While anyone who happened to read the Wikipedia entry for Andrew Cunanan knew where this was all going, there are still a few surprises in the final episode, “Alone.” For one thing, Judith Light returns as Marilyn Miglin, widow of Andrew’s victim Lee Miglin. Marilyn just happens to be in Miami during these events, filming a new commercial for her latest perfume. She seems to sum up the feelings of everyone involved here when she says that all she wants is for this to be over. She’s sick of having her good name attached to Andrew Cunanan, and she wants nothing more than for people to stop associating her, and her husband, with Andrew and his actions.

Meanwhile, in Milan, Donatella Versace is trying to put things in order following the murder of her brother. She’s still wrought with grief – in an emotional scene, delivered with a real sense of sorrow by Penélope Cruz – Donatella reveals that on the day Versace was murdered, he tried to call her, and she deliberately ignored the call.

Donatella also has to contend with Antonio, who is also grieving. But Antonio’s grief is treated as something secondary, and Donatella isn’t interested in helping him out. Versace’s will left Antonio with a pension of 50 million lira a month for life, and the right to live in any of Versace’s homes. But the properties Versace left actually belonged to the company, not Versace himself. As a result, he’s cut out. He has no home now. In one of the most cringe-worthy scenes in the episode, the priest at Versace’s funeral goes down a line, offering comfort to everyone in Versace’s family, but deliberately skips Antonio. By the time the episode has ended, Antonio has tried to kill himself – but failed.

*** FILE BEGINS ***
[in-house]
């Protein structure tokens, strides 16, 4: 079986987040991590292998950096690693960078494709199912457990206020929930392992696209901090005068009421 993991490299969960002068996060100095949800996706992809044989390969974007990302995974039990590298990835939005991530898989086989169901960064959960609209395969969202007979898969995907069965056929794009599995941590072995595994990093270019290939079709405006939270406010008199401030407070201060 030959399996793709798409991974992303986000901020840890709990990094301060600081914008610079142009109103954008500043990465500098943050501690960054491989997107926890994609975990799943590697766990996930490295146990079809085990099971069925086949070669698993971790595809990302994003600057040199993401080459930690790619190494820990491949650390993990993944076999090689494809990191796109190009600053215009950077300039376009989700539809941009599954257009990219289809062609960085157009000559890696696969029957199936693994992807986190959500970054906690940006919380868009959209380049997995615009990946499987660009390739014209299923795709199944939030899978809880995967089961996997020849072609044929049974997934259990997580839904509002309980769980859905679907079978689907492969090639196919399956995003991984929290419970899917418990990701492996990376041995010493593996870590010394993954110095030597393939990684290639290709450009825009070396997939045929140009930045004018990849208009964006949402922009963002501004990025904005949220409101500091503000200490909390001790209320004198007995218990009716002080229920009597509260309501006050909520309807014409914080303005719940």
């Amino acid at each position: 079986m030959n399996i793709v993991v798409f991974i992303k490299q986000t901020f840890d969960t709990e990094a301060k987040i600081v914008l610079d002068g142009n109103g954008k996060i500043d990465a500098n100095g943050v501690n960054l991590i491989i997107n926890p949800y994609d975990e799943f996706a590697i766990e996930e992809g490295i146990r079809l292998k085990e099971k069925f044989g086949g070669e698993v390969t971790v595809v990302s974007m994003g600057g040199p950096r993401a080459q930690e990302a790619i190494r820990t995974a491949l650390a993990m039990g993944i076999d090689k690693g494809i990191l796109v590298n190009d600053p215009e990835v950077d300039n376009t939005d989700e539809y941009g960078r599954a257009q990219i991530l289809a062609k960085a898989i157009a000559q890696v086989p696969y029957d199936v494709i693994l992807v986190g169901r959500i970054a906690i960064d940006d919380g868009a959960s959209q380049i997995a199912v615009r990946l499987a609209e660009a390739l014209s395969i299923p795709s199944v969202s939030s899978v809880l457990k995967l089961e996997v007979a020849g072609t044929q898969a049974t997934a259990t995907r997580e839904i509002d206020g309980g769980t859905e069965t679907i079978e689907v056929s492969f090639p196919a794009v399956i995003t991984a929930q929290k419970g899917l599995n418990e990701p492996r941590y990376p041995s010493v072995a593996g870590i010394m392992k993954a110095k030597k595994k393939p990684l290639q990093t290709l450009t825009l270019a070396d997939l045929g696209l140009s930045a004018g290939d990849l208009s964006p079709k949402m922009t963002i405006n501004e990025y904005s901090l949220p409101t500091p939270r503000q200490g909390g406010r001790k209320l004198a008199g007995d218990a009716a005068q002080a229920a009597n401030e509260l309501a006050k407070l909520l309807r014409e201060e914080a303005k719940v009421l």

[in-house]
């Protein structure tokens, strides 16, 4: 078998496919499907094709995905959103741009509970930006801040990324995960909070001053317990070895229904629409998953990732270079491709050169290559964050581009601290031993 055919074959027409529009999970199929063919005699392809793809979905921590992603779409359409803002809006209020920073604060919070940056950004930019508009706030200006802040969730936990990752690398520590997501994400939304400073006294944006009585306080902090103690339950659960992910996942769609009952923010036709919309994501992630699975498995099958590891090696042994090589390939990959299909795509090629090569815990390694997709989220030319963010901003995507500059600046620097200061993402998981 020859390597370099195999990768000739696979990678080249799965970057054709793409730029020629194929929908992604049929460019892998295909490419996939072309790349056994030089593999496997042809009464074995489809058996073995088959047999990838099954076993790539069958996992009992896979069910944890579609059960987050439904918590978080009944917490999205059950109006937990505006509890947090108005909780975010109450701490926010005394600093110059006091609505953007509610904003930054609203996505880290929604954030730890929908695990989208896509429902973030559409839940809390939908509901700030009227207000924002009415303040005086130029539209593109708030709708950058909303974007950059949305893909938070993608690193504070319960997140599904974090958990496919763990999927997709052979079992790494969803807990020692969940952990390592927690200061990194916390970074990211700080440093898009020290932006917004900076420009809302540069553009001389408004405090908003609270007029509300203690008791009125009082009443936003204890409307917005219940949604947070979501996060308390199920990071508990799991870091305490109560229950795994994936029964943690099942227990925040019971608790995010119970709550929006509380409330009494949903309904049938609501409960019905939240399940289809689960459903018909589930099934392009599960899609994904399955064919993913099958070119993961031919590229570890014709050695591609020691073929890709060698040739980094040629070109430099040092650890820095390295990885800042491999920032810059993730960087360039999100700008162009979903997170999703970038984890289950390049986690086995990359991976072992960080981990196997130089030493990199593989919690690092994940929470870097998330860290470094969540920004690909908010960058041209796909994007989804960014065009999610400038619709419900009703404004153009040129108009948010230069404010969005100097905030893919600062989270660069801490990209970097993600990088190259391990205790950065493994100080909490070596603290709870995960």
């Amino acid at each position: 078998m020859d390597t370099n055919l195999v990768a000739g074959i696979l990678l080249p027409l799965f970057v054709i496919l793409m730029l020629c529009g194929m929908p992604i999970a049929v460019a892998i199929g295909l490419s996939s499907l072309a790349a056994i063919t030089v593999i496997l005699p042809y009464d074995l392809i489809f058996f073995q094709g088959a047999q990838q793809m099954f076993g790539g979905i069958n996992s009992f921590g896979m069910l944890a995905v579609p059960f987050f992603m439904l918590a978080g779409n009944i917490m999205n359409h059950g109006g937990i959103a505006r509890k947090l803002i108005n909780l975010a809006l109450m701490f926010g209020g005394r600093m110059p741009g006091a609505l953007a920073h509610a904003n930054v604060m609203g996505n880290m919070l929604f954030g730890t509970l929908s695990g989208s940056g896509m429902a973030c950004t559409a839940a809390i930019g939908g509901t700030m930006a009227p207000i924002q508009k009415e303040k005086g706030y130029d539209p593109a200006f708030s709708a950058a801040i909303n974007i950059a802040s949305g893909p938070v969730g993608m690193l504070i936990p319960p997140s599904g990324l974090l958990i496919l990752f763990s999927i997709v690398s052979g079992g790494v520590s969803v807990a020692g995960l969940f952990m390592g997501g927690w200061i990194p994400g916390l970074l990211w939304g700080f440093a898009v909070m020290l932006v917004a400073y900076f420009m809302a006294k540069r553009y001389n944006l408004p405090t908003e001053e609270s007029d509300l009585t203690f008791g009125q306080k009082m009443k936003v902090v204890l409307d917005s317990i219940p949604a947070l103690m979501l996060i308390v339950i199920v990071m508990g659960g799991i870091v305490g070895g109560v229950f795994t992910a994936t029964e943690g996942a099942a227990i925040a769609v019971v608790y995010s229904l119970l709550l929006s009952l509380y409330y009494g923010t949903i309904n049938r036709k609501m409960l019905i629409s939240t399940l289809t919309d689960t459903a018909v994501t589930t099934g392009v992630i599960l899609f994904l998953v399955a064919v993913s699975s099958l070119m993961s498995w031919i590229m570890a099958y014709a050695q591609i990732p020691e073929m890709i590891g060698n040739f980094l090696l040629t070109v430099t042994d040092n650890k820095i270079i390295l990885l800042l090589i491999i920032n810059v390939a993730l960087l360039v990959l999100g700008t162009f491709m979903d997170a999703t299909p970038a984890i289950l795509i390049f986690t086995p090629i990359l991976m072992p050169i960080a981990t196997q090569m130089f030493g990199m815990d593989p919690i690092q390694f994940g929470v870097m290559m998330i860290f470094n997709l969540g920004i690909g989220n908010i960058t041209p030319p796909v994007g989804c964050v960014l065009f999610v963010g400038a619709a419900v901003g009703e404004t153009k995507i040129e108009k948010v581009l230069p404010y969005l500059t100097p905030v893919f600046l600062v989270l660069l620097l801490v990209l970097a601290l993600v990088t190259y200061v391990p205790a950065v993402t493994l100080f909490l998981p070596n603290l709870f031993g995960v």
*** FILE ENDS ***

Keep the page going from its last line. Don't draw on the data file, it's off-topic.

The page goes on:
All of these surviving individuals – Marilyn Miglin, Donatella, Antonio – are searching for some sort of closure. They want to subscribe to the French proverb “What you lose in the fire, you will find amongst the ashes.” But there’s no real closure here. No sense of completion.

Yes, Antonio survives his suicide attempt. But he’s still cut-out of all things Versace. Yes, Donatella inherits her brother’s empire, but her grief is overwhelming. Yes, Marilyn takes comfort in the fact that the man who murdered her husband is now dead, but she’ll still forever be tied to Andrew and his actions. After the dust has settled, we see Marilyn pouring over letters sent in offering condolences. Letters from young men Lee clearly had affairs with. She can take comfort in these condolences, but she also has to contend with the fact that Lee lied to her throughout his entire life.

And what of Andrew Cunanan? Did he have a moment of clarity in those moments before he pulled the trigger and blew his brains all over the wall of a houseboat bedroom? A realization of where he went wrong? A sense of remorse for his actions? According to American Crime Story, the answer is no.

At the moment Andrew kills himself, we flashback to the (possibly fictional) evening Andrew spent with Versace. There, standing on the stage at the opera with Versace, Andrew says he’s been waiting his whole life for someone to tell him he’s special, and that all he’s ever wanted to do is persuade other people that he’s capable of doing something great.

“But it’s not about persuading people that you’re going to do something great,” Versace says. “It’s about doing it.”